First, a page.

The underemployed college graduate with a liberal arts degree has almost become a sad cliché in the new economy. But what about a trained environmental scientist, with years of professional experience? Surely, he won't be forced to resort to flipping burgers or working the cash register?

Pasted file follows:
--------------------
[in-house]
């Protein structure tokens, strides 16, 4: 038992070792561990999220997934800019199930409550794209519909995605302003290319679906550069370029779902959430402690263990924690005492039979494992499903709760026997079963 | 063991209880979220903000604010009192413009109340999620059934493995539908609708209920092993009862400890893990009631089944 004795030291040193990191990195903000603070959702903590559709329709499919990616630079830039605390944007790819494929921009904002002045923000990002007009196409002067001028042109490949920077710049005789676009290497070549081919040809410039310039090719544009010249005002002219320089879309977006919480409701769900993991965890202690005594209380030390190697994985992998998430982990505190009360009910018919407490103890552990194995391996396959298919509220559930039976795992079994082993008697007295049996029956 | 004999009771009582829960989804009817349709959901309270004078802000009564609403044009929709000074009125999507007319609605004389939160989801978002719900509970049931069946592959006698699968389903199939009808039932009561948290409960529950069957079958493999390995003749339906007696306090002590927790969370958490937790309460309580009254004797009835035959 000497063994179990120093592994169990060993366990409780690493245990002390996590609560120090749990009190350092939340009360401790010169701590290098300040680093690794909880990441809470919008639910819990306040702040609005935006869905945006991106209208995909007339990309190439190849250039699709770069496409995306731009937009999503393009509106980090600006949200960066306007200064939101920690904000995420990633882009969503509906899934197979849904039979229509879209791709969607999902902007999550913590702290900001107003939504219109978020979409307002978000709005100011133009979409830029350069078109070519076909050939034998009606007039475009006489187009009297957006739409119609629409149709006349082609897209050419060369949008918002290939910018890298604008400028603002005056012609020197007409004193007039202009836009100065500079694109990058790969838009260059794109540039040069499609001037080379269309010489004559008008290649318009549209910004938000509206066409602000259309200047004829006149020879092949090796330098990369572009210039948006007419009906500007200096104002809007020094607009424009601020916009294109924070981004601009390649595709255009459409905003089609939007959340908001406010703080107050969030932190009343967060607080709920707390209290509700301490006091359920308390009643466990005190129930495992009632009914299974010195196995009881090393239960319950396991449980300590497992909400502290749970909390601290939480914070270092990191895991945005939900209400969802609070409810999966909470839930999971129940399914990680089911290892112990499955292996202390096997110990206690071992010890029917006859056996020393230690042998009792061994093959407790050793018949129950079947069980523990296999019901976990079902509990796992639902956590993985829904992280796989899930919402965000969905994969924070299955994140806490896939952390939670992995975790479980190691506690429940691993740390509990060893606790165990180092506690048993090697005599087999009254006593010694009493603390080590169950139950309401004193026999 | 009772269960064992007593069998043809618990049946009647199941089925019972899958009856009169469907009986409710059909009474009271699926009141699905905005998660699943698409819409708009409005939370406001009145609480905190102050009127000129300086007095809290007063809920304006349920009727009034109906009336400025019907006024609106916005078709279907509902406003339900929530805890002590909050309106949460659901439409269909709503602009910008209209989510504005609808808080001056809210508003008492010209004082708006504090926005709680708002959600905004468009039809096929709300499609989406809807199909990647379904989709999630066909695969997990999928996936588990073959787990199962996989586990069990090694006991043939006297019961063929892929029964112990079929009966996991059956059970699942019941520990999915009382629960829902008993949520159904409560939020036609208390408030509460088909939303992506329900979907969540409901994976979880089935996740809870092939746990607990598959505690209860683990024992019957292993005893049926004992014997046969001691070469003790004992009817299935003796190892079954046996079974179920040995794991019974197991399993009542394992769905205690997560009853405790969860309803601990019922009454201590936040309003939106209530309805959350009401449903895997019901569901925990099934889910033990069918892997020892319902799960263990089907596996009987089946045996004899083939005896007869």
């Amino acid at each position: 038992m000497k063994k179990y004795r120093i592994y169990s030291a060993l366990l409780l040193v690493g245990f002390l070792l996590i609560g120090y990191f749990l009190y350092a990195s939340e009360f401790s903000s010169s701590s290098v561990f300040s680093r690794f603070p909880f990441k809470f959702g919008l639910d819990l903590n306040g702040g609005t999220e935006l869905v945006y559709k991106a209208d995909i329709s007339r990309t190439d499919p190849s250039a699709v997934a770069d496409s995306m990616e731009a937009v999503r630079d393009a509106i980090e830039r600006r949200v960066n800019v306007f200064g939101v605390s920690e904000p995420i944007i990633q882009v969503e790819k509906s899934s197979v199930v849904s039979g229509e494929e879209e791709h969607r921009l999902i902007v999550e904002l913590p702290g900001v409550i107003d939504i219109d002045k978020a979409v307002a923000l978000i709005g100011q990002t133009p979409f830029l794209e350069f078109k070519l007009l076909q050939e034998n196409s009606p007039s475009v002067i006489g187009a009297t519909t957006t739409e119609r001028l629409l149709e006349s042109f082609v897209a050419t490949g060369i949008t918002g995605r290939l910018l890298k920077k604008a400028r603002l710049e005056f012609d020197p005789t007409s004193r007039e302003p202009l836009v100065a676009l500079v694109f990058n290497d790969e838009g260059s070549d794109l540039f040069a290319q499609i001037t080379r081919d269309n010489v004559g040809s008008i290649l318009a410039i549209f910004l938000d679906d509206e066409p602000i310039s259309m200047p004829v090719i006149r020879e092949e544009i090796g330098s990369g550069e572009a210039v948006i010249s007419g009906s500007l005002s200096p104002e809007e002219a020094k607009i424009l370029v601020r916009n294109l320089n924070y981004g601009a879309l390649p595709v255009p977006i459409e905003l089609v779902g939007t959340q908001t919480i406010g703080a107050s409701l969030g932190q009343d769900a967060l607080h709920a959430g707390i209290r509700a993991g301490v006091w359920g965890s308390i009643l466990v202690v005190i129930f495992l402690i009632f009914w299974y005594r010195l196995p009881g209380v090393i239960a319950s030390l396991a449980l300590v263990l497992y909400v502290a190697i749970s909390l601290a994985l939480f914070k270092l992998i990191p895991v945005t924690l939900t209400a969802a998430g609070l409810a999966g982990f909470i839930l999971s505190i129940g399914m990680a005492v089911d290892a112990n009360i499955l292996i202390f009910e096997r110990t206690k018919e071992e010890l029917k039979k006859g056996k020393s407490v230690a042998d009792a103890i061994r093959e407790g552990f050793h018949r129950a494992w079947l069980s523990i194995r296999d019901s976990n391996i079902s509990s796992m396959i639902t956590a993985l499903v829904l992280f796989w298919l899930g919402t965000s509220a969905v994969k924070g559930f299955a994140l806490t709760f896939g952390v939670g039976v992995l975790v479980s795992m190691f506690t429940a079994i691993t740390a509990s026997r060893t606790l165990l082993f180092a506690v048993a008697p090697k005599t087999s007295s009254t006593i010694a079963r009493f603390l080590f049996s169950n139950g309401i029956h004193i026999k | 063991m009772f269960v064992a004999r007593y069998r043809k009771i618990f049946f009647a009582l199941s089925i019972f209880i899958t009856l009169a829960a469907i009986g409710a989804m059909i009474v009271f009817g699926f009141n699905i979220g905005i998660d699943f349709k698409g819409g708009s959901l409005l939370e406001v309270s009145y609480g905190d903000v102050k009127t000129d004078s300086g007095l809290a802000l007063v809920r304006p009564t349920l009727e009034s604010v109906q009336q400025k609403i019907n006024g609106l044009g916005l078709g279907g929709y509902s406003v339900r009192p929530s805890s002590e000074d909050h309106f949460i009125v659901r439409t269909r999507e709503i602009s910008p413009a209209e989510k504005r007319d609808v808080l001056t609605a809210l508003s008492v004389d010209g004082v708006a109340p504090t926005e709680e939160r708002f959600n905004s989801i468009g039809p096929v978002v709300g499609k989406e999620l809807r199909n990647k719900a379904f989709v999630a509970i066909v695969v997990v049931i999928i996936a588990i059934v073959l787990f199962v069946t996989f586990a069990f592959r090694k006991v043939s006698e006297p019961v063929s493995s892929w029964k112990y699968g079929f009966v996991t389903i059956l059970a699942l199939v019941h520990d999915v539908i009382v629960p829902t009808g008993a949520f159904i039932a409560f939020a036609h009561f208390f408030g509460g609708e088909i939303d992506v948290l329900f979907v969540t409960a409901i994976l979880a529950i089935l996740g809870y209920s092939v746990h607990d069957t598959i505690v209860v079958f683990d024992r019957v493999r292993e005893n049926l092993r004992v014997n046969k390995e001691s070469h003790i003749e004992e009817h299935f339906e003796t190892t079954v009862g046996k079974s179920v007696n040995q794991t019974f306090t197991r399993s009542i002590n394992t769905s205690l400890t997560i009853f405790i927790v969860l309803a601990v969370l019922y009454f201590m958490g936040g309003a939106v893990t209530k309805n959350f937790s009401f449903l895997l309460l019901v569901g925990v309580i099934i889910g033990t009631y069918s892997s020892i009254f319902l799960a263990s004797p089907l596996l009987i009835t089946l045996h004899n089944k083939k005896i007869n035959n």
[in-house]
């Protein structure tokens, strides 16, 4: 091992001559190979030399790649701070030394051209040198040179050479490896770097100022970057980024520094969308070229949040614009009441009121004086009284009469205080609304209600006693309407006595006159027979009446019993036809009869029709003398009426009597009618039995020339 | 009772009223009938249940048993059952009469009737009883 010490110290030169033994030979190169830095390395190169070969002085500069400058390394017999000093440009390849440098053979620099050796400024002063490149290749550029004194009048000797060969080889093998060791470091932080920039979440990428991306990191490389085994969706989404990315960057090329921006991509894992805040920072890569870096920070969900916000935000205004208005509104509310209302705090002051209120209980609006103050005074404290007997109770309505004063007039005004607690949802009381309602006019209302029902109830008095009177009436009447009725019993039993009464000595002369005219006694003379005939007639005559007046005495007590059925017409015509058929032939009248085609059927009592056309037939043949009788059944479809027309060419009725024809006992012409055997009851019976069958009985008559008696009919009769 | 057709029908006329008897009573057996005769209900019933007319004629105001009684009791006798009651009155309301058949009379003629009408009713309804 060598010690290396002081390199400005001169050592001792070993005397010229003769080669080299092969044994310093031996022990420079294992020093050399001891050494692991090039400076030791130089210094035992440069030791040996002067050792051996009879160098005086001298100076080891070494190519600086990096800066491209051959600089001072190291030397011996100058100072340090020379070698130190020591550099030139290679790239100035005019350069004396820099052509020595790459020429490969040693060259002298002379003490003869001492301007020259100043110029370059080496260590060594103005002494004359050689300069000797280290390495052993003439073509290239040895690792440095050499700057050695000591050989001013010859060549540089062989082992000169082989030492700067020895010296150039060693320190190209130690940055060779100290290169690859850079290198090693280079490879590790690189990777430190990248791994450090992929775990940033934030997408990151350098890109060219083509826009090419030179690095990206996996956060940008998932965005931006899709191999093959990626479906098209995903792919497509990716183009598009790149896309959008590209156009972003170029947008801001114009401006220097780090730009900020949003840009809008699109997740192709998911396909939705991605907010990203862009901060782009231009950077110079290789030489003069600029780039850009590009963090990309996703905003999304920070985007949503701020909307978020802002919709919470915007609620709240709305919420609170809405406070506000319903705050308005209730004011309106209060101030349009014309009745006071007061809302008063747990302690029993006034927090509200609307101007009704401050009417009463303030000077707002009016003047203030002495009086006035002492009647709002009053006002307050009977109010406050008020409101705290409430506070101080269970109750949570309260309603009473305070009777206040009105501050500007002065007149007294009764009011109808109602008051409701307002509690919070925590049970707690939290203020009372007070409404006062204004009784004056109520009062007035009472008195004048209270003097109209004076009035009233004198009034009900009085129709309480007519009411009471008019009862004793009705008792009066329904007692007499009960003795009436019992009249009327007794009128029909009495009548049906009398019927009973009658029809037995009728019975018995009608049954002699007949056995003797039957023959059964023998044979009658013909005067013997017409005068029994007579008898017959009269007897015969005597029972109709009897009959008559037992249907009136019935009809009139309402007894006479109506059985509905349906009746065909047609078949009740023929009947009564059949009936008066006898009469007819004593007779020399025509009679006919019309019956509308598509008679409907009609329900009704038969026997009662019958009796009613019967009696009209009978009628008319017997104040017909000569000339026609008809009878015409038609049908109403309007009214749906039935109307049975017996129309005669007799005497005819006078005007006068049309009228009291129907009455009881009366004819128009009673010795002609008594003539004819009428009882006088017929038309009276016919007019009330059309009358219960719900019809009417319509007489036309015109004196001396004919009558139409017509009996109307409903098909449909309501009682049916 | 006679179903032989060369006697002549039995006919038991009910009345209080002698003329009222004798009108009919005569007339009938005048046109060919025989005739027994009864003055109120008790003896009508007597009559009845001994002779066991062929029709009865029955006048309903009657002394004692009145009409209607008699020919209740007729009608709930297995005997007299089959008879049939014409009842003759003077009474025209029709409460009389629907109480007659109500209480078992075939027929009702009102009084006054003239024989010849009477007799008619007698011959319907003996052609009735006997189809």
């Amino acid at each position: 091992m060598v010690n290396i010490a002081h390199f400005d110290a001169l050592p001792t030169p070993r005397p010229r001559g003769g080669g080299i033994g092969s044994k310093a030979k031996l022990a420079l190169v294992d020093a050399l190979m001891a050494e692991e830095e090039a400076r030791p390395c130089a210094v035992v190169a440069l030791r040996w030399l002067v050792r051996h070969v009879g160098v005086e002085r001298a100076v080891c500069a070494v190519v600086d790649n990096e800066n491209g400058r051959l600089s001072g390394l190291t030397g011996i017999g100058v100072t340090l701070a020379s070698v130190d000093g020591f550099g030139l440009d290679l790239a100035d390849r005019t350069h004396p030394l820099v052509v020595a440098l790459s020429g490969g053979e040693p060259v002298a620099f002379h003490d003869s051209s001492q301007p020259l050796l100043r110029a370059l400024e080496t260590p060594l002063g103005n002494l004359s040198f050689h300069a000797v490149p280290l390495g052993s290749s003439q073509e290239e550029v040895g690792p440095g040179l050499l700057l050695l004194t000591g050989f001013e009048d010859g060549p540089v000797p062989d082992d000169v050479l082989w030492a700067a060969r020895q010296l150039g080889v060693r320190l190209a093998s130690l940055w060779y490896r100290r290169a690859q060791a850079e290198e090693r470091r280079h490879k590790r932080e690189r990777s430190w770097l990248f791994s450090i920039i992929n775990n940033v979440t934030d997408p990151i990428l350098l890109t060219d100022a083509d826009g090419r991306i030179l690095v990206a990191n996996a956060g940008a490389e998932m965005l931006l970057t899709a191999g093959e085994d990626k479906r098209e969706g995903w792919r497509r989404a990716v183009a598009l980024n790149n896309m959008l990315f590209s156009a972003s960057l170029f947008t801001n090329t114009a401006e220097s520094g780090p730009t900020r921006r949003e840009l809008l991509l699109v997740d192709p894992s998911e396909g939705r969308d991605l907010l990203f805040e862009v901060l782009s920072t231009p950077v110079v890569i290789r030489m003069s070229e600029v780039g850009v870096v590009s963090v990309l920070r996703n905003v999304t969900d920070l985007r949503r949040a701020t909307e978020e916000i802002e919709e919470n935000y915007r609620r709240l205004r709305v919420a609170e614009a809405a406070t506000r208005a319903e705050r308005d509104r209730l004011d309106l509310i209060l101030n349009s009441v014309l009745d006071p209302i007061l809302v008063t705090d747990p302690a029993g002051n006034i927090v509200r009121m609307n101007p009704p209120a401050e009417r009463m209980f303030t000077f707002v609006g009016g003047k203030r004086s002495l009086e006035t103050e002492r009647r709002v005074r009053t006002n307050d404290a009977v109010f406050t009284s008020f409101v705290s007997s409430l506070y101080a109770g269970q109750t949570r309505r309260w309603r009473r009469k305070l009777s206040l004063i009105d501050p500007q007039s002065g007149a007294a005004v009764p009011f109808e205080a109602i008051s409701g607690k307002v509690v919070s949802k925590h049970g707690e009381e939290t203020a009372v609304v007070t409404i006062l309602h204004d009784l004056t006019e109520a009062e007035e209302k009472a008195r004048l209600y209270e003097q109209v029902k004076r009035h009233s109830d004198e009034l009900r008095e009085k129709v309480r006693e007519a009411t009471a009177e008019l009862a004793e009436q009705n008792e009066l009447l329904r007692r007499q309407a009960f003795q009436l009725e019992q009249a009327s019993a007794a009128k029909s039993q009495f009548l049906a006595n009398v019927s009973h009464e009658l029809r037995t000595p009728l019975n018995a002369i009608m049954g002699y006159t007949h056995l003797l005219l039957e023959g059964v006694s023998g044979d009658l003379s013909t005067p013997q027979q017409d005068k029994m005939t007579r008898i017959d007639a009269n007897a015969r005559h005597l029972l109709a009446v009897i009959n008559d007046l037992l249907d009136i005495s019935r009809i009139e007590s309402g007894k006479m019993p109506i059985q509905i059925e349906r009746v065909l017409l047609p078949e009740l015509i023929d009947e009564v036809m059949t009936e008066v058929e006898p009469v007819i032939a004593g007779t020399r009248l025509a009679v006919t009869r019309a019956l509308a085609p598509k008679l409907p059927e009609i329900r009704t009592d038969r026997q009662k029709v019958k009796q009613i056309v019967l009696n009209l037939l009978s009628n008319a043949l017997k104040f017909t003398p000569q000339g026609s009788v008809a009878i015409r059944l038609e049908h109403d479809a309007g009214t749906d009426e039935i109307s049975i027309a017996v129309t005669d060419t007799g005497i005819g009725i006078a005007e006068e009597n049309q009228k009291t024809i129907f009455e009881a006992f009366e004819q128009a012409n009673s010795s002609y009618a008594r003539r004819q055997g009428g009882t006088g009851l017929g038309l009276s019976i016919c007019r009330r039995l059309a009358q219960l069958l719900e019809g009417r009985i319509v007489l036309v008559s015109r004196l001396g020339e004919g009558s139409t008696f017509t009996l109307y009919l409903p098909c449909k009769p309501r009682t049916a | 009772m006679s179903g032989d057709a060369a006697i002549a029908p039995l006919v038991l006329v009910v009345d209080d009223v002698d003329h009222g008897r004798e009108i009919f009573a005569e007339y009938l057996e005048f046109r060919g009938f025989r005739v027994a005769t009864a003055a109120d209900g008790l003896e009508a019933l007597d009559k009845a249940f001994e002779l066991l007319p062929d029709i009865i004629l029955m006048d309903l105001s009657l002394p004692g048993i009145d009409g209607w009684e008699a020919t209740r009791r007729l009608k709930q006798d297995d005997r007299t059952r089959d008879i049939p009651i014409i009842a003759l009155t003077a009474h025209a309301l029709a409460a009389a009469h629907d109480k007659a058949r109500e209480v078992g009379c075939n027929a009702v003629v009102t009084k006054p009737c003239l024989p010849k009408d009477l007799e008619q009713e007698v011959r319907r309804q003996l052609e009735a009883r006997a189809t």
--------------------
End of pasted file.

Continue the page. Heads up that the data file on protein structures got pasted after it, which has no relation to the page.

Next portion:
Consider the case of Tyler Ellis, a 2008 graduate of the University of Reno. Ellis has worked as a geophysical technician and a consultant in a trace metals lab where he tested mercury levels in water and dirt. But since moving to New York last September, he's only managed to nail down a single temp job, losing jobs to people with more experience -- and education. "Most recently, there was a job I was in the running for that had to do with mercury research, which I have a lot of experience with so I was a pretty good fit for the job," Ellis said. "But the researcher decided to go with someone with a Ph.D. instead."